Many of the provisions in the new statute will be widely welcomed, not least of all the changes surrounding the making of advance payments under s52 Land Compensation Act 1973. Although recorded compulsory purchases and compensation claims go back to the sixteenth century, advance payments were not provided for until the 1973 Act, and now that system has been widely improved. No doubt a spider’s web of secondary regulations can be expected to wrap itself round these, and other primary provisions.


Although most of the new provisions are essentially procedural in nature, setting or clarifying pre-existing time limits for proceeding with different steps in the process; and there are several time and cost-saving measures, such as that of allowing the High Court to quash only a Secretary of State’s decision, instead of quashing the order itself, thereby potentially speeding up the process. Other provisions, however, are likely to prove more controversial in their implementation, such as the reform of the severance and material detriment provisions, the manner in which easements are to be overridden, and some of the new notice periods.


Significantly, these proposals do not tackle the questions which confront us as to the appropriate and equitable manner of the assessment of compensation In this area, there are profound, if gentlemanly differences of opinion, and the representations which I have seen going to DCLG in relation to the new proposals for a second Bill, are far from agreement in a number of areas. For example – whither the Pointe Gourde principle. Is it still good for the present conditions? Or does it need a major overhaul? How is “the Scheme” to be treated? Is the “spinoff” or regeneration development to be left out of account? Where will the boundaries lie? Should owners and occupiers outside the order lands be able to benefit from the accretion in value to their holdings arising from the implementation of the Scheme, while those displaced or disturbed by that project have to be compensated on the basis that the Scheme does not exist?


The Neighbourhood Planning and Infrastructure will, it is to be hoped, offer answers to these and other outstanding questions. Regrettably, perhaps compulsory purchase and compensation form only a part of this second Bill. The draftsman seems to be drawing (sensibly, it may be felt) on the Law Commission’s report, although those proposals have not been fully debated. The consultation has been closed, and officials are mulling over the answers provided which are not unanimous on a number of issues, let it be said. It is suggested that the National Infrastructure Commission will be called upon to give independent advice – which has to be good, even though such advice is available from the Compulsory Purchase Association, membership of which is open to members of all professions actively working in the area, irrespective of the “side” of the proverbial fence on which they work (not infrequently on both sides in different cases). Let us hope that the views of the professions will be given appropriate weight in the exercise, unlike what has happened (and here I express a personal view) in rating, to (again in my own view) the detriment of the common weal.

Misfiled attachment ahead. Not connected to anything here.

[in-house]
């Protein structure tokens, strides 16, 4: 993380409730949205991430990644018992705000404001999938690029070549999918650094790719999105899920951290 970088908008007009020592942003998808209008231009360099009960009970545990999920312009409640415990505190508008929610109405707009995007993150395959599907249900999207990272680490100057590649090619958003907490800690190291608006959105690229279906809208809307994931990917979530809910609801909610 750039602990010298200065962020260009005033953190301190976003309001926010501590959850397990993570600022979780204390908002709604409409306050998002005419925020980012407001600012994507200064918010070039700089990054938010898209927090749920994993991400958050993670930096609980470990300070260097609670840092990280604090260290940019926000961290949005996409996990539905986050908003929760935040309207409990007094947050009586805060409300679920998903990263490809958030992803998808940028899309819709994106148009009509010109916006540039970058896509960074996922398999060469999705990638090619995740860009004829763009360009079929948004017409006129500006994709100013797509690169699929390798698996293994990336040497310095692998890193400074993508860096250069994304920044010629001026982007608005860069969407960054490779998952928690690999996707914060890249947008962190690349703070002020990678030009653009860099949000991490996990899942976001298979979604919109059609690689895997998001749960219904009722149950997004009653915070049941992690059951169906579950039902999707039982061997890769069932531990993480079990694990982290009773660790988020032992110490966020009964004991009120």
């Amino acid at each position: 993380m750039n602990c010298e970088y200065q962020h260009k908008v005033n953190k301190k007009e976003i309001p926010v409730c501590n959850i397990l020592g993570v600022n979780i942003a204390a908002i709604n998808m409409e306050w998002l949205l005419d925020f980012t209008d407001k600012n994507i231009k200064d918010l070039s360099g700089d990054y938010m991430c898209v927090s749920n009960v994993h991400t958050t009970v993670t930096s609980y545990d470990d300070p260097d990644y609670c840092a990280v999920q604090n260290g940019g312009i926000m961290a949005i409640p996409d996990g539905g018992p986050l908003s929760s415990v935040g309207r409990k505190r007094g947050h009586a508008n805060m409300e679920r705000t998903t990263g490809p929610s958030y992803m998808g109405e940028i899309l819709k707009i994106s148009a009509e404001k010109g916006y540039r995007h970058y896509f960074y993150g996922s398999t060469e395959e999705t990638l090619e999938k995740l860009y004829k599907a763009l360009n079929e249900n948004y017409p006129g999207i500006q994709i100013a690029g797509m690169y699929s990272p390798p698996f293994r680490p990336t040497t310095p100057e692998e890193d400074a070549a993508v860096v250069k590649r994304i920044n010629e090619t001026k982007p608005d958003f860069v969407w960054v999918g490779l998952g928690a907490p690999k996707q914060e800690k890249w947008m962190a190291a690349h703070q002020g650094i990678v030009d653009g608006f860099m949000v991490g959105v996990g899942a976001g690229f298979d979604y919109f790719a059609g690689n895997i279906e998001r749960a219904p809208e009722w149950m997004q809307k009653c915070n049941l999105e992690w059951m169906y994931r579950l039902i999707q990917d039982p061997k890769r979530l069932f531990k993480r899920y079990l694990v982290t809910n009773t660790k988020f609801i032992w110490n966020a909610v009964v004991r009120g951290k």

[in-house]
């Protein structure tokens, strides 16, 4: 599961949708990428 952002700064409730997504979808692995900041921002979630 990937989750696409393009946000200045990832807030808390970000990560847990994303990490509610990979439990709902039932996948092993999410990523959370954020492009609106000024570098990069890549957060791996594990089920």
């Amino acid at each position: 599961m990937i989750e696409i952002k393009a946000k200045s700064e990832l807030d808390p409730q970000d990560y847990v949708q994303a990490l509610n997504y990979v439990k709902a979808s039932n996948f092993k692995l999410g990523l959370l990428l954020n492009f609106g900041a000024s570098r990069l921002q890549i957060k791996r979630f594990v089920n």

The practice of compulsory acquisition in exchange for compensation is an old one and, in general terms, an honourable one. Reform is desperately overdue. I have written about these problems in “Valuer” and on a number of occasions, specifically between April 2008 and December 2009, but nothing has been done. We have been working with old and outdated legislation, which of course restricts what the courts are able to do (especially, dare I say, when only a small minority of the judiciary has any experience in this area of practice). The closest similarly which occurs to me is that of agricultural rating, where the courts are, in general, anything up to thirty years behind current agricultural practice, and the legislation limps along, well behind the pack.For the public benefit, and in the interest of the just and expedient development of a society with its ever-evolving needs, I pray that profound and even-handed change will come, in full measure. It is, perhaps, a pious and overoptimistic wish; but we need something similar to the reforms of the legal system in England which took place, mainly in the first half of the nineteenth century. The speed of legislation was not so manic, then, there was none of the current mania for regulations seeking to cover modern draftsmanship with an easily changeable patchwork of “chewing gum and string” secondary legislation, and experts were listened to.


The parliamentary debate will be interesting to a few of us, and frustrating to many. My fear, though, born of long experience of that species, both here and overseas, is that politicians who (bless ’em) know nothing about compulsory purchase or compensation will, as always, seek to look and do their best but who will, to quote W S Gilbert’s Private Willis in “Iolanthe” “… have to leave their brains outside, and vote just how their leaders tell ‘em to.”


Good luck to us all – and may justice prevail and give us all a good deliverance!


Peter Scrafton

©J.P. Scrafton, 2016